I recently worked on a case for a client of mine (a woman facing divorce), and the opposing counsel did everything they could to belittle me and make me look incompetent.
Guess what happened after the case closed? That same attorney reached out to me, to help them on a new case of theirs. I laughed. I was flattered.
In this article, I’d like to take down some poorly-rooted assumptions about what I do. Sure, clearing the air will help me. But more importantly, it will help your clients, and absolutely help you. I guarantee it.
(“Guarantee!”??? You’re surely saying: “Strong language!” I agree. I stand by it. Stay with me.)
The elephant in the living room
As a CPA, a CERTIFIED FINANCIAL PLANNER™ professional, and a Certified Divorce Financial Analyst® professional, my specialty is helping women with the financial side of divorce. We’re talking about everything from completing the AFI to pension valuations, spousal maintenance, lifestyle analysis for child-support deviations, separate property tracing… stuff like that. I’m part of their team, along with their attorneys and sometimes others, ranging from business-valuation experts to therapists.
When it comes to divorce, the family-law attorney is the star. That’s you. And having worked with so many attorneys, for so many years, I know what things you like, and what you dislike, and so I help you get more of the former, while avoiding the latter. As you would say, “to wit”:
• You like being not just a star to your clients, but a superstar, when it comes to improving their settlement.
• You like having more time to take on more cases.
• You dislike sticking your neck out on anything that could be construed as financial advice: a potential liability.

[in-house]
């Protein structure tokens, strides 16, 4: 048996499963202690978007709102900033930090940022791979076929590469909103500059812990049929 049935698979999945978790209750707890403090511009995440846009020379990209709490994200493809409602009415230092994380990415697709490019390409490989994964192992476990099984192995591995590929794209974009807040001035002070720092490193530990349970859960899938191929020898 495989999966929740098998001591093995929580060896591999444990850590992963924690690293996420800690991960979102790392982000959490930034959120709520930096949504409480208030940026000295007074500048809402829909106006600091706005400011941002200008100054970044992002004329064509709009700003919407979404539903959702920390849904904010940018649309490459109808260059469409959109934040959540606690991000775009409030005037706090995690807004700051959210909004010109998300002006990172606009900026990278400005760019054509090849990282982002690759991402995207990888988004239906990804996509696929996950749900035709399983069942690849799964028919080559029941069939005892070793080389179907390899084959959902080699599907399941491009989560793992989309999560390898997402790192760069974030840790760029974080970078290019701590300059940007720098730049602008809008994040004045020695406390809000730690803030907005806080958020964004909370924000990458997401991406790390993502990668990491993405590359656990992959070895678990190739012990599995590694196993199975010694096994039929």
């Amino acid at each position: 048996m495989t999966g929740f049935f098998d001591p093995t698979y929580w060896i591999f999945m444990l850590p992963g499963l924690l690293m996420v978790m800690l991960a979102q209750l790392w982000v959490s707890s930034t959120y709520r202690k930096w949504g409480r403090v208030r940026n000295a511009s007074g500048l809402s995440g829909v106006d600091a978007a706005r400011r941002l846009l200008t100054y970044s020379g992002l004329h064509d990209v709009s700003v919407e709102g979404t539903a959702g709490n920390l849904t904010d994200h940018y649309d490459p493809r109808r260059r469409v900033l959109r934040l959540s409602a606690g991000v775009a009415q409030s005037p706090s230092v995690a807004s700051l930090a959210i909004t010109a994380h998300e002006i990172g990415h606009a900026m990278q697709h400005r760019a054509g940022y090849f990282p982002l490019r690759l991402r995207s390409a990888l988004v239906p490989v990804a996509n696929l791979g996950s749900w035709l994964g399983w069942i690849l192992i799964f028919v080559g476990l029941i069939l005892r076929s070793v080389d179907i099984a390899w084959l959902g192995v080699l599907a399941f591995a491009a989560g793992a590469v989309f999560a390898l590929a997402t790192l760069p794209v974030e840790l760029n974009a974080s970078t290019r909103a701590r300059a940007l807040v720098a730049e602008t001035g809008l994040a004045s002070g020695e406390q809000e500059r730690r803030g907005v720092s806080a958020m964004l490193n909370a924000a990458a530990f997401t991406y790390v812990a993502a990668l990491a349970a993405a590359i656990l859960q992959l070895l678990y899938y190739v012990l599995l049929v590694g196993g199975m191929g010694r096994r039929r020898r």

• You dislike the prospect of “selling” anything, beyond yourself, to your clients.
Am I right?
Well, when you work with me, I’ll take away the potential liability issues, since I am a bona fide financial expert. You won’t get bogged down in that stuff, so you’ll save time/get more time to take on more cases.
I think that all of that is fairly obvious.
But what about that last one? The “selling” part. That’s the elephant in the living room. If you’re going to refer one of your clients to me, isn’t that, by definition, “selling”?
Like you, I work on a retainer. Unlike you, my rate is lower than yours. And way unlike you, I can actually put a money-back guarantee on my ability to perform. And I do.
You read right. That’s no hyperbole.
No lawyer would, or could, ever make a guarantee like that. You’d have to be crazy.
I’m not a lawyer. I’m also not crazy. I’ve crunched the numbers (my specialty), and realized that I can guarantee that every divorce client I handle will get back more, in her settlement, than my fees. Or I’ll refund my fees. Simple as that.
Which gets back to that living room. And the elephant therein.
You don’t have to sell anything. You don’t have to worry about reducing your revenue. You can simply tell your client, “Hey, I know this woman who specializes in the financial side of divorce. She’s apparently not crazy, and—get this—she will get you more, in your settlement, than she charges, or she’ll give you your money back.”
It’s a no-brainer. It really is.